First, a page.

Queen addresses post-Christendom - news from ekklesia

By staff writers
November 16, 2005

Queen addresses post-Christendom

-16/11/05

The Queen opened the Church of England's General Synod yesterday by addressing the post-Christendom context in which both church and state find themselves, suggesting the situation presented new opportunities for the church.

In a speech, the 'supreme governor' of the Church of England contrasted the enduring nature of Christianity with the rapid changes in society.

"For Christians, this pace of change represents an opportunity," she told a packed hall in Church House, Westminster. "When so much is in flux, when limitless amounts of information, much of it ephemeral, are instantly accessible on demand, there is a renewed hunger for that which endures and gives meaning.

"The Christian Church can speak uniquely to that need, for at the heart of our faith stands the conviction that all people, irrespective of race, background or circumstances, can find lasting significance and purpose in the Gospel of Jesus Christ."

Her words come at a time when both church and government are facing up to the implications of religious pluralism, declining church attendance, the loss of the church's privileges and religious fundamentalism.

Church leaders have recently intensified their attempts to promote inter-faith dialogue to demonstrate solidarity with Muslim communities.

In a Synod debate on terrorism yesterday, one speaker called for Muslims to be invited to sit on the Synod as a gesture of reconciliation. The church was also urged to show its distinctiveness by forgiving suicide bombers.

The Queen's speech however will raise further questions about the desirability of a close relationship between church and government. Many Christians will suggest that the church is the best position to demonstrate its uniqueness by rejecting the privileges of establishment, and taking up a position more in keeping with the gospel of justice it proclaims.

The alignment in many people's minds of the nation with the Christian religion is also problematic in the context of religious extremism and terrorism. The Queen's speech, in which she formally inaugurated the eighth Synod, the Church's "parliament", comes shortly after a attack on her by al-Qa'eda.

She was recently denounced in a video by Ayman al-Zawahiri, the second-in-command to Osama bin Laden, as "one of the severest enemies of Islam" who was responsible for Britain's "crusader laws".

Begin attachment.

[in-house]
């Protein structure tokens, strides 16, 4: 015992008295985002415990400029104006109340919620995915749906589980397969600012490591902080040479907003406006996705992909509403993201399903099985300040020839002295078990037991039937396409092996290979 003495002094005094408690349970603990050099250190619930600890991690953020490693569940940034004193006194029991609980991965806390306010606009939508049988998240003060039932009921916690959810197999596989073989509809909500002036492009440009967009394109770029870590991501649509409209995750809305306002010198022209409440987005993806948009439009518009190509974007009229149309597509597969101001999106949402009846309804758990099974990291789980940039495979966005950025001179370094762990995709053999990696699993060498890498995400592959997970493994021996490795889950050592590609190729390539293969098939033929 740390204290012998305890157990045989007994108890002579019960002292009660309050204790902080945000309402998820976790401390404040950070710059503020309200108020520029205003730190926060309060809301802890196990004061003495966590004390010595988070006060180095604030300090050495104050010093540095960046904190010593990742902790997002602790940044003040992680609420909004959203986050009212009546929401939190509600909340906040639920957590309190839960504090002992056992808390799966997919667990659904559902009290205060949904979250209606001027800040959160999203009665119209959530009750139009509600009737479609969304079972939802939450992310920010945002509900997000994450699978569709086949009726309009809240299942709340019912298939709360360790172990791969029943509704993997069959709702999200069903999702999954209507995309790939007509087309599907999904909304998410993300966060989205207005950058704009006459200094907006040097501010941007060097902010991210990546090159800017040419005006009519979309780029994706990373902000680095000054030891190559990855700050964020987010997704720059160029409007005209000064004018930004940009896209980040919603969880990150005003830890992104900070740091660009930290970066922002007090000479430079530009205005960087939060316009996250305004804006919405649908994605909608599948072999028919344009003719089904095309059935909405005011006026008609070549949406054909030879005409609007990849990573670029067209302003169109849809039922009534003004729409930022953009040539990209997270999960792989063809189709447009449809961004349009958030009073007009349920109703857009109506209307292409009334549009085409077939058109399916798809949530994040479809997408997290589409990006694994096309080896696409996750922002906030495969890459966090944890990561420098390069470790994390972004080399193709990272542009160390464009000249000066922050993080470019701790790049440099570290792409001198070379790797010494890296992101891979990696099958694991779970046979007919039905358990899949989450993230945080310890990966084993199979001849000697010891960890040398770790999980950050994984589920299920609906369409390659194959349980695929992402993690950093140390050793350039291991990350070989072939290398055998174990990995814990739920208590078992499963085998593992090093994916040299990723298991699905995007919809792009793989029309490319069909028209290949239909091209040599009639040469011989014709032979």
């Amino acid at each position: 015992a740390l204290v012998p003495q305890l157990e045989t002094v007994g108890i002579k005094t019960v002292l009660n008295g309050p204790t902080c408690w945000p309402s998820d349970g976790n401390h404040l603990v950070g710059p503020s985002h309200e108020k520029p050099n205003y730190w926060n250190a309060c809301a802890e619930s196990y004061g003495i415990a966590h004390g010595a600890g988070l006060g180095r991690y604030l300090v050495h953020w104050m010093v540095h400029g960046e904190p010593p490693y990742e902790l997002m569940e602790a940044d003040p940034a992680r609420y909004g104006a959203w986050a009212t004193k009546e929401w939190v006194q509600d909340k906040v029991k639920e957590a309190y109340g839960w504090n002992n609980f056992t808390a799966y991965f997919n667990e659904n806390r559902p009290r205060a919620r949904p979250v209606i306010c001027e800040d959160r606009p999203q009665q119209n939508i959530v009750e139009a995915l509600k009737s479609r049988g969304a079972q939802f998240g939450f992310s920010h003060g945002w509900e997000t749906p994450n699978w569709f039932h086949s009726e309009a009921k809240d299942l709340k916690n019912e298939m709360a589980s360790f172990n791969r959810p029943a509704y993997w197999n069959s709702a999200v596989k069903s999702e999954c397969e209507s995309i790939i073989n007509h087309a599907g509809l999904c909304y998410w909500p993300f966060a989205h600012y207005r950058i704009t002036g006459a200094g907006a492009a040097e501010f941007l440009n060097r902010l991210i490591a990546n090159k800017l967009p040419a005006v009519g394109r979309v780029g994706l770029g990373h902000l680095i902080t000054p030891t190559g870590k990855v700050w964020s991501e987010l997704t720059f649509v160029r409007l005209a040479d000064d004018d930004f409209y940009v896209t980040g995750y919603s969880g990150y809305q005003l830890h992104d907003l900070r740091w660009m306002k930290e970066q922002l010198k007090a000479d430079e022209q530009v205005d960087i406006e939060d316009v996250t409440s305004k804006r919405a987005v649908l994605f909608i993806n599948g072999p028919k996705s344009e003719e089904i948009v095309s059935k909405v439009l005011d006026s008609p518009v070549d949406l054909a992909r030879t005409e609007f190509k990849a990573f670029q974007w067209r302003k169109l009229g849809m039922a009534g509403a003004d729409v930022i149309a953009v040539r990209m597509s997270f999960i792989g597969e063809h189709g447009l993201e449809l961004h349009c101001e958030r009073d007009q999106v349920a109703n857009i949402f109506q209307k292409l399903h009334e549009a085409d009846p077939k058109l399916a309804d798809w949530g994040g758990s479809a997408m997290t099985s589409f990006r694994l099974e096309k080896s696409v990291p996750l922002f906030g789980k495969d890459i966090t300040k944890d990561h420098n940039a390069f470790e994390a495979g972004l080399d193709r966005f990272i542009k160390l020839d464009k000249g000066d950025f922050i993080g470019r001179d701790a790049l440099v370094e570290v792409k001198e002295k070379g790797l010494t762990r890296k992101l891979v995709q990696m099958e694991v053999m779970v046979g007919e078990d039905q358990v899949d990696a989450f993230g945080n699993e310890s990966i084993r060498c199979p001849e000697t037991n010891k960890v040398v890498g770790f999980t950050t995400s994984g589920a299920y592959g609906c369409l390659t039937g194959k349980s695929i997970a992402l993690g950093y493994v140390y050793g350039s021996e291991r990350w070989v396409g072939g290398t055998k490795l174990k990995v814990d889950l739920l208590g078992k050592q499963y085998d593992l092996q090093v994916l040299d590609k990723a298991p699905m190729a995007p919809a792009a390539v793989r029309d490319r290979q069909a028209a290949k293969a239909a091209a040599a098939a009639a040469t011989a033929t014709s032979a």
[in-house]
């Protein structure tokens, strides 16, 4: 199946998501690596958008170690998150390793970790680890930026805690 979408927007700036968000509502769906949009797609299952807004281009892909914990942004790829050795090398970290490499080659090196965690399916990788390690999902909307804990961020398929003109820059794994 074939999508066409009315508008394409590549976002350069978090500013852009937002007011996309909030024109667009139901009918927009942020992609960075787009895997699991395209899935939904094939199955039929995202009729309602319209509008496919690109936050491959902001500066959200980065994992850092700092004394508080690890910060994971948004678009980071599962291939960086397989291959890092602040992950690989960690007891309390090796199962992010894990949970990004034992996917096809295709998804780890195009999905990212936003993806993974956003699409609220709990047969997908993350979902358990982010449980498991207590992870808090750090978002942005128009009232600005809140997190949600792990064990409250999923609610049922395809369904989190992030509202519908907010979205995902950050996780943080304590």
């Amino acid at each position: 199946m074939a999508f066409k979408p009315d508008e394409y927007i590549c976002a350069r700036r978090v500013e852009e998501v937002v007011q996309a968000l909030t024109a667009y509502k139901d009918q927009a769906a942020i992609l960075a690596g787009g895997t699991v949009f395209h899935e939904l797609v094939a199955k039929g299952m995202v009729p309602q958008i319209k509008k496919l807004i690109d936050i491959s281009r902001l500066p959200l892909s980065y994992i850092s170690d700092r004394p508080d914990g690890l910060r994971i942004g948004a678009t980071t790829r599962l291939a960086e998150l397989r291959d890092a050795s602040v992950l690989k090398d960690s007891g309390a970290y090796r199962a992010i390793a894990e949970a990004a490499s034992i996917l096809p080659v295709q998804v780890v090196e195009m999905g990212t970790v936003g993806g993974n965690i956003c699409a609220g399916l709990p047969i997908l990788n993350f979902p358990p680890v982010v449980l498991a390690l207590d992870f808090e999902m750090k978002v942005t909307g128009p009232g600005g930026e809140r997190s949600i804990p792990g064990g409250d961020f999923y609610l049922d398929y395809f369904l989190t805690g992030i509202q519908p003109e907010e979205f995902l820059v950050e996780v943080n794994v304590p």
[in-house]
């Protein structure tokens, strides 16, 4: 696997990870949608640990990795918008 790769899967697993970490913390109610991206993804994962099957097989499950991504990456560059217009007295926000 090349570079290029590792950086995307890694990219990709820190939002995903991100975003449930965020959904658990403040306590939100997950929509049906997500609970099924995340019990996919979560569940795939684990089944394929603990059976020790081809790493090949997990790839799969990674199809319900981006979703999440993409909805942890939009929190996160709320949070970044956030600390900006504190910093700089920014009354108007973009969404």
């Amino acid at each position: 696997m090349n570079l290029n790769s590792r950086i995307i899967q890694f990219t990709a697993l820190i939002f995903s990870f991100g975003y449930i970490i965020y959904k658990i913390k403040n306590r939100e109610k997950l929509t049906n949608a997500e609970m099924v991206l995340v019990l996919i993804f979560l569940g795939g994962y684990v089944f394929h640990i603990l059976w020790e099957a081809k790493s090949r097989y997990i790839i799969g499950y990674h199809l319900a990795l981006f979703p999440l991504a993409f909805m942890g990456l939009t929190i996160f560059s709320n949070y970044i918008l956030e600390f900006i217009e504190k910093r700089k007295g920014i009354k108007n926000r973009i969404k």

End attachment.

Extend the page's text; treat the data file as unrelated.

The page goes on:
Al-Zawahiri also threatened British Islamic leaders who "work for the pleasure of Elizabeth, the head of the Church of England".

The Archbishop of Canterbury, Dr Rowan Williams, who was known to be uneasy about the church's established status when he took up his post, thanked the Queen, saying: "In the face of all that we now confront, the unchanging truth of God's revelation in Christ is a rock that must remain the foundation and inspiration of all that we do."

Queen addresses post-Christendom

-16/11/05

The Queen opened the Church of England's General Synod yesterday by addressing the post-Christendom context in which both church and state find themselves, suggesting the situation presented new opportunities for the church.

In a speech, the 'supreme governor' of the Church of England contrasted the enduring nature of Christianity with the rapid changes in society.

"For Christians, this pace of change represents an opportunity," she told a packed hall in Church House, Westminster. "When so much is in flux, when limitless amounts of information, much of it ephemeral, are instantly accessible on demand, there is a renewed hunger for that which endures and gives meaning.

"The Christian Church can speak uniquely to that need, for at the heart of our faith stands the conviction that all people, irrespective of race, background or circumstances, can find lasting significance and purpose in the Gospel of Jesus Christ."

Her words come at a time when both church and government are facing up to the implications of religious pluralism, declining church attendance, the loss of the church's privileges and religious fundamentalism.

Church leaders have recently intensified their attempts to promote inter-faith dialogue to demonstrate solidarity with Muslim communities.

In a Synod debate on terrorism yesterday, one speaker called for Muslims to be invited to sit on the Synod as a gesture of reconciliation. The church was also urged to show its distinctiveness by forgiving suicide bombers.

The Queen's speech however will raise further questions about the desirability of a close relationship between church and government. Many Christians will suggest that the church is the best position to demonstrate its uniqueness by rejecting the privileges of establishment, and taking up a position more in keeping with the gospel of justice it proclaims.

The alignment in many people's minds of the nation with the Christian religion is also problematic in the context of religious extremism and terrorism. The Queen's speech, in which she formally inaugurated the eighth Synod, the Church's "parliament", comes shortly after a attack on her by al-Qa'eda.

She was recently denounced in a video by Ayman al-Zawahiri, the second-in-command to Osama bin Laden, as "one of the severest enemies of Islam" who was responsible for Britain's "crusader laws".

Al-Zawahiri also threatened British Islamic leaders who "work for the pleasure of Elizabeth, the head of the Church of England".

The Archbishop of Canterbury, Dr Rowan Williams, who was known to be uneasy about the church's established status when he took up his post, thanked the Queen, saying: "In the face of all that we now confront, the unchanging truth of God's revelation in Christ is a rock that must remain the foundation and inspiration of all that we do."

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